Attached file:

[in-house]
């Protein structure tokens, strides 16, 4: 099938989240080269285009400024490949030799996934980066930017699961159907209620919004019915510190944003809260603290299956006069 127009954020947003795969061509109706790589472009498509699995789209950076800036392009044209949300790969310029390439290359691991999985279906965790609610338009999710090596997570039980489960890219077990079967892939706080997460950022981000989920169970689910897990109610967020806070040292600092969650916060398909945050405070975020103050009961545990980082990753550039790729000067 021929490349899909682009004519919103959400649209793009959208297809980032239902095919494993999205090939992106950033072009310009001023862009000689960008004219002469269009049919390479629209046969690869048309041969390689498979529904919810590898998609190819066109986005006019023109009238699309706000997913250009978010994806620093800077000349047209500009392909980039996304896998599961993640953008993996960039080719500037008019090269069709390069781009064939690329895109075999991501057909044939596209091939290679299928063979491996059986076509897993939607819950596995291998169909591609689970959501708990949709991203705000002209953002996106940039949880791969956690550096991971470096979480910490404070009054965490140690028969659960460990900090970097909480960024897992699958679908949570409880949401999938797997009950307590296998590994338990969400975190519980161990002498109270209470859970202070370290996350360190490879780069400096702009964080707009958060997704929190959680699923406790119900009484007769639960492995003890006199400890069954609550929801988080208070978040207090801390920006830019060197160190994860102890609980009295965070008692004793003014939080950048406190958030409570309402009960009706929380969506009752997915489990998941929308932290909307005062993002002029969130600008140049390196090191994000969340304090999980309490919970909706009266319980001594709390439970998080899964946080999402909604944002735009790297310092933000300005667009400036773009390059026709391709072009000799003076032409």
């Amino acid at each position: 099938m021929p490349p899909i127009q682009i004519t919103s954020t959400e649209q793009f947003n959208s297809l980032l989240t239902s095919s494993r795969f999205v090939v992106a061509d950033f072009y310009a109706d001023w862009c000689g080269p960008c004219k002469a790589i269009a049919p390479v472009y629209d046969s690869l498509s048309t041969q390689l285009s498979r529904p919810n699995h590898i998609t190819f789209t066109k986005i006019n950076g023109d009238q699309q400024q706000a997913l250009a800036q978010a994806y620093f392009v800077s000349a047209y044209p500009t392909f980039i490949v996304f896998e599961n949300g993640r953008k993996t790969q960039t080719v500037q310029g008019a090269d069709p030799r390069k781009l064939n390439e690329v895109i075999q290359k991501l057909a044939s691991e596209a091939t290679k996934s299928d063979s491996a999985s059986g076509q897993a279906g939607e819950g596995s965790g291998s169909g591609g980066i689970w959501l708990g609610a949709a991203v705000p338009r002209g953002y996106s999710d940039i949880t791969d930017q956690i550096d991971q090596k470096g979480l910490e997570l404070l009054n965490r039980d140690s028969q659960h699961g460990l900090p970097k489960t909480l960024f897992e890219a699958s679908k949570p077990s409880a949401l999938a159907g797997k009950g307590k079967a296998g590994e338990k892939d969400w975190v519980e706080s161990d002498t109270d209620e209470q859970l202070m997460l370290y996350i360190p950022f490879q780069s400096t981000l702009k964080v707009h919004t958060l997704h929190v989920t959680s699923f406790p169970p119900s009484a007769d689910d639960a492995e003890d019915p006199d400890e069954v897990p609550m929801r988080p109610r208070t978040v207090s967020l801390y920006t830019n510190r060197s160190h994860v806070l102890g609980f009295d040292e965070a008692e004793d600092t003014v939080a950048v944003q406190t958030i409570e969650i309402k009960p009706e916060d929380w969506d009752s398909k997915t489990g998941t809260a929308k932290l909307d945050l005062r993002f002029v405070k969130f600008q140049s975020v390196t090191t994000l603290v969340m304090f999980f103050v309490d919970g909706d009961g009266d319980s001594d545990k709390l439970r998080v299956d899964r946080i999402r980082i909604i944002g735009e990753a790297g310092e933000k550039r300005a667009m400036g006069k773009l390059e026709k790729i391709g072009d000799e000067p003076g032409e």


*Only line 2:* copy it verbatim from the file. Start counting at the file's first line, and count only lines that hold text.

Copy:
């Protein structure tokens, strides 16, 4: 099938989240080269285009400024490949030799996934980066930017699961159907209620919004019915510190944003809260603290299956006069 127009954020947003795969061509109706790589472009498509699995789209950076800036392009044209949300790969310029390439290359691991999985279906965790609610338009999710090596997570039980489960890219077990079967892939706080997460950022981000989920169970689910897990109610967020806070040292600092969650916060398909945050405070975020103050009961545990980082990753550039790729000067 021929490349899909682009004519919103959400649209793009959208297809980032239902095919494993999205090939992106950033072009310009001023862009000689960008004219002469269009049919390479629209046969690869048309041969390689498979529904919810590898998609190819066109986005006019023109009238699309706000997913250009978010994806620093800077000349047209500009392909980039996304896998599961993640953008993996960039080719500037008019090269069709390069781009064939690329895109075999991501057909044939596209091939290679299928063979491996059986076509897993939607819950596995291998169909591609689970959501708990949709991203705000002209953002996106940039949880791969956690550096991971470096979480910490404070009054965490140690028969659960460990900090970097909480960024897992699958679908949570409880949401999938797997009950307590296998590994338990969400975190519980161990002498109270209470859970202070370290996350360190490879780069400096702009964080707009958060997704929190959680699923406790119900009484007769639960492995003890006199400890069954609550929801988080208070978040207090801390920006830019060197160190994860102890609980009295965070008692004793003014939080950048406190958030409570309402009960009706929380969506009752997915489990998941929308932290909307005062993002002029969130600008140049390196090191994000969340304090999980309490919970909706009266319980001594709390439970998080899964946080999402909604944002735009790297310092933000300005667009400036773009390059026709391709072009000799003076032409």